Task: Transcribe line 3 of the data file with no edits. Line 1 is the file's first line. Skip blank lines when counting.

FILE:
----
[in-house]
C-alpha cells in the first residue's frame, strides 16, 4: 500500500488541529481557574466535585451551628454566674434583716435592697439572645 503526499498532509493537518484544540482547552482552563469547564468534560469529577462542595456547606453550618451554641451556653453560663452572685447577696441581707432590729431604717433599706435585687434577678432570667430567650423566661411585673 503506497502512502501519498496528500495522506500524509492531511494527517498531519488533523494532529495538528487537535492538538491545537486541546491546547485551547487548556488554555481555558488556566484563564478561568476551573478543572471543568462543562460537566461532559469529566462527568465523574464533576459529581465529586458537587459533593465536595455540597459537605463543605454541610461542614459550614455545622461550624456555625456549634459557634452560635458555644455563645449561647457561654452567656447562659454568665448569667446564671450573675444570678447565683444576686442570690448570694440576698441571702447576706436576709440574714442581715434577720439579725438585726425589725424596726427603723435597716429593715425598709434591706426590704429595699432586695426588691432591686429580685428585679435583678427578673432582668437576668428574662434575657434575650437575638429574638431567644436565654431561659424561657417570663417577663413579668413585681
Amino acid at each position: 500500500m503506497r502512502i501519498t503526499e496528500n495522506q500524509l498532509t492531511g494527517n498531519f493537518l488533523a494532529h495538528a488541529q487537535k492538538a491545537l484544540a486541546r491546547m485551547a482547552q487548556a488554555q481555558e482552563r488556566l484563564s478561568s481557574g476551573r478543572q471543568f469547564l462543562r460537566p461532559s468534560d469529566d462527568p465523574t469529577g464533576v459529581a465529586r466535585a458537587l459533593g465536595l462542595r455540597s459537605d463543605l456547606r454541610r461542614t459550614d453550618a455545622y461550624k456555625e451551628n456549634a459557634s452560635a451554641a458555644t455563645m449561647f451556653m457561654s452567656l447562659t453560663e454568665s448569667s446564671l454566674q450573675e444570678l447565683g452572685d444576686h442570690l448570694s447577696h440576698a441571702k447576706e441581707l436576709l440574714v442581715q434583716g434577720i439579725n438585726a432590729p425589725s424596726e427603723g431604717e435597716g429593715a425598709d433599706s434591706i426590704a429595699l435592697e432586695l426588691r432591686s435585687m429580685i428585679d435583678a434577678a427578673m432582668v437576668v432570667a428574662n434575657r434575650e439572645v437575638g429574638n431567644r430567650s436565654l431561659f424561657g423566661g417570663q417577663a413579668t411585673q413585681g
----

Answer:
Amino acid at each position: 500500500m503506497r502512502i501519498t503526499e496528500n495522506q500524509l498532509t492531511g494527517n498531519f493537518l488533523a494532529h495538528a488541529q487537535k492538538a491545537l484544540a486541546r491546547m485551547a482547552q487548556a488554555q481555558e482552563r488556566l484563564s478561568s481557574g476551573r478543572q471543568f469547564l462543562r460537566p461532559s468534560d469529566d462527568p465523574t469529577g464533576v459529581a465529586r466535585a458537587l459533593g465536595l462542595r455540597s459537605d463543605l456547606r454541610r461542614t459550614d453550618a455545622y461550624k456555625e451551628n456549634a459557634s452560635a451554641a458555644t455563645m449561647f451556653m457561654s452567656l447562659t453560663e454568665s448569667s446564671l454566674q450573675e444570678l447565683g452572685d444576686h442570690l448570694s447577696h440576698a441571702k447576706e441581707l436576709l440574714v442581715q434583716g434577720i439579725n438585726a432590729p425589725s424596726e427603723g431604717e435597716g429593715a425598709d433599706s434591706i426590704a429595699l435592697e432586695l426588691r432591686s435585687m429580685i428585679d435583678a434577678a427578673m432582668v437576668v432570667a428574662n434575657r434575650e439572645v437575638g429574638n431567644r430567650s436565654l431561659f424561657g423566661g417570663q417577663a413579668t411585673q413585681g